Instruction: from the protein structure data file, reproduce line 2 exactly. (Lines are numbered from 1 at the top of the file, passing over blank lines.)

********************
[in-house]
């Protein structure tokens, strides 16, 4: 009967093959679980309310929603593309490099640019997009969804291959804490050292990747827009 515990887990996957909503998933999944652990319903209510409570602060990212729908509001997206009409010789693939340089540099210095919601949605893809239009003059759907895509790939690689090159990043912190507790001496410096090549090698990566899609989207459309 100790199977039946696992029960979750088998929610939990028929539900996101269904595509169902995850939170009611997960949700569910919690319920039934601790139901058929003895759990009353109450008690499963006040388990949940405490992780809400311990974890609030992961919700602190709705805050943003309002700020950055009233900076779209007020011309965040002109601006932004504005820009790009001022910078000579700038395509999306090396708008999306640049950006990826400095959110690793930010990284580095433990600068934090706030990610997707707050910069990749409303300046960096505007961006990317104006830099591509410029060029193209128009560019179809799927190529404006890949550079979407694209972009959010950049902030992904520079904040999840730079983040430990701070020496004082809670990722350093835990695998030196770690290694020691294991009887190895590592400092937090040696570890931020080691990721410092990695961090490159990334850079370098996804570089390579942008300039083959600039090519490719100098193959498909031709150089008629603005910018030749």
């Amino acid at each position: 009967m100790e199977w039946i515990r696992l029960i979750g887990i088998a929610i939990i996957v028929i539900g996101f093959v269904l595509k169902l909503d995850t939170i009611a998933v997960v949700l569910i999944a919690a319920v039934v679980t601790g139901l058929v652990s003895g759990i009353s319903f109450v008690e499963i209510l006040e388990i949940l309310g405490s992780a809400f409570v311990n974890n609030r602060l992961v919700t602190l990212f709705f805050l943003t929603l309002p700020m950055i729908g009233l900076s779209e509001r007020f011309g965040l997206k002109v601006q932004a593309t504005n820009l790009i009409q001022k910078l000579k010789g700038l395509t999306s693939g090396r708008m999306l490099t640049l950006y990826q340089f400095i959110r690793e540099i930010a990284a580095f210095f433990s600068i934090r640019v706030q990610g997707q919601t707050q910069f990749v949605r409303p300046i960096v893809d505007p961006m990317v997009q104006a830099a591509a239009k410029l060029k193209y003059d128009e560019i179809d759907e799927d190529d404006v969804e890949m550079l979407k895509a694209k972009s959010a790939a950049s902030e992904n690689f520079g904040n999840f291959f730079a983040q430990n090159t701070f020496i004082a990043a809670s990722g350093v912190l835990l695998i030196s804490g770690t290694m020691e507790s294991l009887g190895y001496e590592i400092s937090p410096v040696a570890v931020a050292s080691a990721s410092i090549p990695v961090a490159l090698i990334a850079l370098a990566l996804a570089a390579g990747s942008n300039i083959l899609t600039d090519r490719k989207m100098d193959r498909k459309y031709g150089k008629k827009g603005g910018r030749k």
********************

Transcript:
């Protein structure tokens, strides 16, 4: 009967093959679980309310929603593309490099640019997009969804291959804490050292990747827009 515990887990996957909503998933999944652990319903209510409570602060990212729908509001997206009409010789693939340089540099210095919601949605893809239009003059759907895509790939690689090159990043912190507790001496410096090549090698990566899609989207459309 100790199977039946696992029960979750088998929610939990028929539900996101269904595509169902995850939170009611997960949700569910919690319920039934601790139901058929003895759990009353109450008690499963006040388990949940405490992780809400311990974890609030992961919700602190709705805050943003309002700020950055009233900076779209007020011309965040002109601006932004504005820009790009001022910078000579700038395509999306090396708008999306640049950006990826400095959110690793930010990284580095433990600068934090706030990610997707707050910069990749409303300046960096505007961006990317104006830099591509410029060029193209128009560019179809799927190529404006890949550079979407694209972009959010950049902030992904520079904040999840730079983040430990701070020496004082809670990722350093835990695998030196770690290694020691294991009887190895590592400092937090040696570890931020080691990721410092990695961090490159990334850079370098996804570089390579942008300039083959600039090519490719100098193959498909031709150089008629603005910018030749």